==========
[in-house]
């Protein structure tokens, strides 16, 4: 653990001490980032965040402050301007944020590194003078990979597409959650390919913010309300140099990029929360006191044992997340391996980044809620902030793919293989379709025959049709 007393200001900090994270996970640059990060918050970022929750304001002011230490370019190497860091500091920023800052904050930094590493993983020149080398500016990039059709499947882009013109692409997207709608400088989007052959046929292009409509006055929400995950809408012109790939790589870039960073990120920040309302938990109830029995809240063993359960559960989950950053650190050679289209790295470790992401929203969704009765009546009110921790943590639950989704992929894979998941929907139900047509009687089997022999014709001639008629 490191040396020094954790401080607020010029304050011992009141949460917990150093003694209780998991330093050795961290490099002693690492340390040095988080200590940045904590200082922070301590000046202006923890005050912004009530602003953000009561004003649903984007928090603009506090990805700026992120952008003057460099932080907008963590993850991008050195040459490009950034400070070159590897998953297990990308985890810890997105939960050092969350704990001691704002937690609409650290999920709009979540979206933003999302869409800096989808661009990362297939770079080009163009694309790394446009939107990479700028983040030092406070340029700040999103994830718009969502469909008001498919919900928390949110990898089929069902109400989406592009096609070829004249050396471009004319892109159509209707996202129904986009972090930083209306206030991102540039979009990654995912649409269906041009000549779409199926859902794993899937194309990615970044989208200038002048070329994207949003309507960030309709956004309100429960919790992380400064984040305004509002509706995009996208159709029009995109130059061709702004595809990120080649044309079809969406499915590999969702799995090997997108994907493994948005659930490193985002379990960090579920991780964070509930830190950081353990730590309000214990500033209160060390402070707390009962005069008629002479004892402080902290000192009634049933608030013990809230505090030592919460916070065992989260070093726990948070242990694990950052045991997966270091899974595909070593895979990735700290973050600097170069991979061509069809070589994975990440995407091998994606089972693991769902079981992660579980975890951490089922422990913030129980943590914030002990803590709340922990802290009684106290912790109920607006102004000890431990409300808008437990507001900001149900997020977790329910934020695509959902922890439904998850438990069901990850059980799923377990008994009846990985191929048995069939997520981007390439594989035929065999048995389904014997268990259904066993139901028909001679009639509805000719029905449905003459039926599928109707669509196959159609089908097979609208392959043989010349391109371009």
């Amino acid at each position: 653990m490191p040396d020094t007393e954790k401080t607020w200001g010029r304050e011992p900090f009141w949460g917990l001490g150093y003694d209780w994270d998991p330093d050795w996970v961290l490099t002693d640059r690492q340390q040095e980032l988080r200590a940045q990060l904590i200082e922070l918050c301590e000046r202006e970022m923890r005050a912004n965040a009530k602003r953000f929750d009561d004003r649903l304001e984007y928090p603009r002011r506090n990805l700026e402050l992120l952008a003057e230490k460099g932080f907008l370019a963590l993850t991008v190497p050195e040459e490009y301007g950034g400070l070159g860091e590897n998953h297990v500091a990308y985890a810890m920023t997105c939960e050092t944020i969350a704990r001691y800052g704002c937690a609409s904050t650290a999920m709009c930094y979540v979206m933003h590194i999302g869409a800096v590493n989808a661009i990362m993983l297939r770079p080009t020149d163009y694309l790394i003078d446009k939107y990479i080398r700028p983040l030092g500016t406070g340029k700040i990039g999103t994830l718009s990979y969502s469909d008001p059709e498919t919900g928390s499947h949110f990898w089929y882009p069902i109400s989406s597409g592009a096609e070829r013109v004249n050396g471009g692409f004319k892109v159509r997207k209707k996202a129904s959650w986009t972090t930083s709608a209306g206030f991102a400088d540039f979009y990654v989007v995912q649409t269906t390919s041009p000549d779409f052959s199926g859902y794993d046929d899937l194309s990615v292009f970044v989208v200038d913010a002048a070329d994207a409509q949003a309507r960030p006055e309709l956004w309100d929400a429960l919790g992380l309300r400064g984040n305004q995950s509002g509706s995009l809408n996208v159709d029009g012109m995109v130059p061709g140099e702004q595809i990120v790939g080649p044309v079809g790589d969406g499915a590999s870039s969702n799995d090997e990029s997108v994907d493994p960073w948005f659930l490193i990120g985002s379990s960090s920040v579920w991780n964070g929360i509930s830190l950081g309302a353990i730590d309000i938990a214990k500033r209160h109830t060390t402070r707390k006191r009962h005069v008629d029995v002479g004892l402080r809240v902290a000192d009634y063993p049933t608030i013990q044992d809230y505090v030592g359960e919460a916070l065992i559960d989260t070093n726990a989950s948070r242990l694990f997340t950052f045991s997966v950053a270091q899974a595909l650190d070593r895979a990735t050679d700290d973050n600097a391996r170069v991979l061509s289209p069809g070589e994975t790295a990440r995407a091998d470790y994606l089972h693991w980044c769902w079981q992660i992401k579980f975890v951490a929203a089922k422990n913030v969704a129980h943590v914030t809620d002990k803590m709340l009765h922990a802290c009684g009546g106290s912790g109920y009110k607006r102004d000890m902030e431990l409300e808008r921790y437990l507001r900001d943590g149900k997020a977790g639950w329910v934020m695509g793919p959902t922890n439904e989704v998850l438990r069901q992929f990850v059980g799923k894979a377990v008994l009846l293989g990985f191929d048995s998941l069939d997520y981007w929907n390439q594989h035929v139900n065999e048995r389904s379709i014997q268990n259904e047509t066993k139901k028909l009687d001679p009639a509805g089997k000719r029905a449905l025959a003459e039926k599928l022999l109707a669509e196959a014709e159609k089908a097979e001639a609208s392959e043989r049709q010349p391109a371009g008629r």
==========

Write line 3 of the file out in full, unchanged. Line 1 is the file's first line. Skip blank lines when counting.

């Amino acid at each position: 653990m490191p040396d020094t007393e954790k401080t607020w200001g010029r304050e011992p900090f009141w949460g917990l001490g150093y003694d209780w994270d998991p330093d050795w996970v961290l490099t002693d640059r690492q340390q040095e980032l988080r200590a940045q990060l904590i200082e922070l918050c301590e000046r202006e970022m923890r005050a912004n965040a009530k602003r953000f929750d009561d004003r649903l304001e984007y928090p603009r002011r506090n990805l700026e402050l992120l952008a003057e230490k460099g932080f907008l370019a963590l993850t991008v190497p050195e040459e490009y301007g950034g400070l070159g860091e590897n998953h297990v500091a990308y985890a810890m920023t997105c939960e050092t944020i969350a704990r001691y800052g704002c937690a609409s904050t650290a999920m709009c930094y979540v979206m933003h590194i999302g869409a800096v590493n989808a661009i990362m993983l297939r770079p080009t020149d163009y694309l790394i003078d446009k939107y990479i080398r700028p983040l030092g500016t406070g340029k700040i990039g999103t994830l718009s990979y969502s469909d008001p059709e498919t919900g928390s499947h949110f990898w089929y882009p069902i109400s989406s597409g592009a096609e070829r013109v004249n050396g471009g692409f004319k892109v159509r997207k209707k996202a129904s959650w986009t972090t930083s709608a209306g206030f991102a400088d540039f979009y990654v989007v995912q649409t269906t390919s041009p000549d779409f052959s199926g859902y794993d046929d899937l194309s990615v292009f970044v989208v200038d913010a002048a070329d994207a409509q949003a309507r960030p006055e309709l956004w309100d929400a429960l919790g992380l309300r400064g984040n305004q995950s509002g509706s995009l809408n996208v159709d029009g012109m995109v130059p061709g140099e702004q595809i990120v790939g080649p044309v079809g790589d969406g499915a590999s870039s969702n799995d090997e990029s997108v994907d493994p960073w948005f659930l490193i990120g985002s379990s960090s920040v579920w991780n964070g929360i509930s830190l950081g309302a353990i730590d309000i938990a214990k500033r209160h109830t060390t402070r707390k006191r009962h005069v008629d029995v002479g004892l402080r809240v902290a000192d009634y063993p049933t608030i013990q044992d809230y505090v030592g359960e919460a916070l065992i559960d989260t070093n726990a989950s948070r242990l694990f997340t950052f045991s997966v950053a270091q899974a595909l650190d070593r895979a990735t050679d700290d973050n600097a391996r170069v991979l061509s289209p069809g070589e994975t790295a990440r995407a091998d470790y994606l089972h693991w980044c769902w079981q992660i992401k579980f975890v951490a929203a089922k422990n913030v969704a129980h943590v914030t809620d002990k803590m709340l009765h922990a802290c009684g009546g106290s912790g109920y009110k607006r102004d000890m902030e431990l409300e808008r921790y437990l507001r900001d943590g149900k997020a977790g639950w329910v934020m695509g793919p959902t922890n439904e989704v998850l438990r069901q992929f990850v059980g799923k894979a377990v008994l009846l293989g990985f191929d048995s998941l069939d997520y981007w929907n390439q594989h035929v139900n065999e048995r389904s379709i014997q268990n259904e047509t066993k139901k028909l009687d001679p009639a509805g089997k000719r029905a449905l025959a003459e039926k599928l022999l109707a669509e196959a014709e159609k089908a097979e001639a609208s392959e043989r049709q010349p391109a371009g008629r």